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All You Need to Know About Taxation on Sales of Agricultural Land in 2021
As India is primarily an agrarian economy, persons who make a living from agriculture are granted a variety of incentives and benefits. For instance, farmers in India are exempted from paying any tax on their income from agricultural land under the country’s income tax regulations.
However, this does not mean that no tax is levied on agricultural land. Only the agricultural income generated from agricultural lands is exempted from taxes under this law.
The owner of the land has to pay the taxes and thus, it is important to understand the differences and the laws related to taxations of such lands properly. The rules related to the taxation from the sales of the land are different.
In this blog, we discuss everything that you need to know about taxation on the sales of agricultural land have a look!
Classification of Agriculture Land In India
In India, there are two categories of agricultural land: rural and urban agricultural land, according to the Income Tax Act.
Both types of lands are considered different and any gains from the sales of these lands are taxed differently.
Let's look at these individually!
Rural Agriculture Land
In India, it is the land that is:
(a) Located within the jurisdiction of a municipality and has a population of less than 10,000.
(b) Located outside the municipality’s limits but:
- Within a distance of I more than 2 kilometres from the municipality’s local limits and has a population of more than 10,000 but not exceeding 1,00,000.
- Located outside the municipality’s jurisdiction but within a distance of more than 2 kilometres from the municipality’s local limits and has a population.
More than a distance of more than 8 kilometres from the municipality’s local limits and a population of more than 10,000 people.
Distance from municipality Population Within 2 kilometres 10,000 to 1,00,000 2 km to 6 km 1,00,000 to 10,00,000 6 km to 8 km More than 10 lakhs
Urban Agricultural Land
The term “Urban Agricultural Land” refers to land that is used for agricultural purposes and is located in a specific place. It is not the same as rural land.
a.) If it is located within the authority of a municipality and has a population of up to 10,000 people.
b.) If located outside the municipality’s boundaries, then located at a distance measured in kilometres as:
- Up to 2 kilometres beyond the municipality’s local limits and with a population of more than 10,000 but not more than 1,00,000 people.
- Till 6 kilometres beyond the municipality’s local boundaries and with a population of more than 1,00,000 but not more than 10,00,000.
- Up to 8 kilometres outside the municipality’s area of jurisdiction and with a population of more than 10,000 people.
Taxability of sale of Agricultural Land in India
Land sales can generate two types of revenue. If the land is held as a stock in trade, the money from its sale is considered business income. However, if the land is held as an investment, the income from its sale is considered as Capital Gain.
- Taxation on Sales of Rural Agricultural Land
As Rural Agricultural Land does not qualify as a capital asset, there are no capital gains or losses when it is sold or transferred. This means the sale of such land would result in no capital gain, regardless of the amount involved in the transaction.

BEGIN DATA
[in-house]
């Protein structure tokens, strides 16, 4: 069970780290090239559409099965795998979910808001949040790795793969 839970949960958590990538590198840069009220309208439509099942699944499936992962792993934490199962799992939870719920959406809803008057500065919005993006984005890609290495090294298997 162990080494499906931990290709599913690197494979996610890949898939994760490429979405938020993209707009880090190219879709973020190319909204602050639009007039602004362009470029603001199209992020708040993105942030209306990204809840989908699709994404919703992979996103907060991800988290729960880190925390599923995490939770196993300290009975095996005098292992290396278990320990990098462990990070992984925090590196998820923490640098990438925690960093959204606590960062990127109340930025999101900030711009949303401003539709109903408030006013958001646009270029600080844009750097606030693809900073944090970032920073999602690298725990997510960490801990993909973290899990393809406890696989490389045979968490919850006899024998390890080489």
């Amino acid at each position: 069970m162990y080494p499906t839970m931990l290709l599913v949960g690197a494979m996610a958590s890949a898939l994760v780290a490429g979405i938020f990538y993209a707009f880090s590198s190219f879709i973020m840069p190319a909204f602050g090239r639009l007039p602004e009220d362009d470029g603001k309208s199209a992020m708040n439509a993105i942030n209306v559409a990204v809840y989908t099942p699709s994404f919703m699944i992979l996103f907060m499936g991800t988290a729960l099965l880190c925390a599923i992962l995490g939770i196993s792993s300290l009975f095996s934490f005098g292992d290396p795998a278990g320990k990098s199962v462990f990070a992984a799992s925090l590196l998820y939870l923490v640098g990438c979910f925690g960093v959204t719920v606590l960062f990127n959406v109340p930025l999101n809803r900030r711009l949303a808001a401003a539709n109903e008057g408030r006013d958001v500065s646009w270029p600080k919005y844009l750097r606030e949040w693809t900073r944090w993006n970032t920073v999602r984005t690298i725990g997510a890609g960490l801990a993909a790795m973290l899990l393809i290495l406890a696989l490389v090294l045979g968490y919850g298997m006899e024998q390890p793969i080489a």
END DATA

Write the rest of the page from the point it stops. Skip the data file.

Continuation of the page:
- Taxation on Urban Agricultural Land
The tax on the transfer or sale of urban agricultural land would be calculated similarly to that of other capital assets.
To compute (short/long term) Capital Gains, the acquisition cost of the land and any Cost of Improvement (if any) would be deducted from the sale consideration.
The type of capital gain, such as long or short term, is determined by the number of years the asset has been held by the assessee. When the capital asset is held for more than two years, the capital gain is referred to as long-term capital gain.
If you acquire and sell land regularly or in the duration of your business, i.e., if you hold agricultural land as stocks in trade, then in that situation, any gains from its sale are taxed under the heading Business & Profession. This also implies that no capital gains on such agricultural land will be charged.
Capital Gain Tax Exemptions
Under section 54B, there is a provision to claim capital gain exemption on the sale of urban agricultural land for investment in other agricultural lands. However, there are certain conditions that the claimant needs to satisfy, which are as follows:
- Only an individual or a HUF can use the exemption offered under Section 54B of the IT Act.
- The transferred agricultural land must be a capital asset.
- For not less than 2 years immediately preceding the date of transfer, the assessee or his parents must have utilised the non-rural land for agricultural purposes. However, if the assessee is a HUF, the land may be used by the HUF’s members.
- The amount of Capital Gains should be deposited in the Capital Gains Account Scheme if the assessee fails to purchase the land on or before the due date for filing the return. The money deposited can be withdrawn after such land is purchased.
- The entire capital gains are exempted if the cost of new land is equal to or greater than the capital gains. Furthermore, if the cost of new land is less than the cost of capital gains, capital gains up to the cost of new agricultural land are tax-free.
These are the laws related to the sales of agricultural land in India. If you are facing difficulties in understanding the laws or computing your income tax on such lands, you can hire our experts at affordable prices.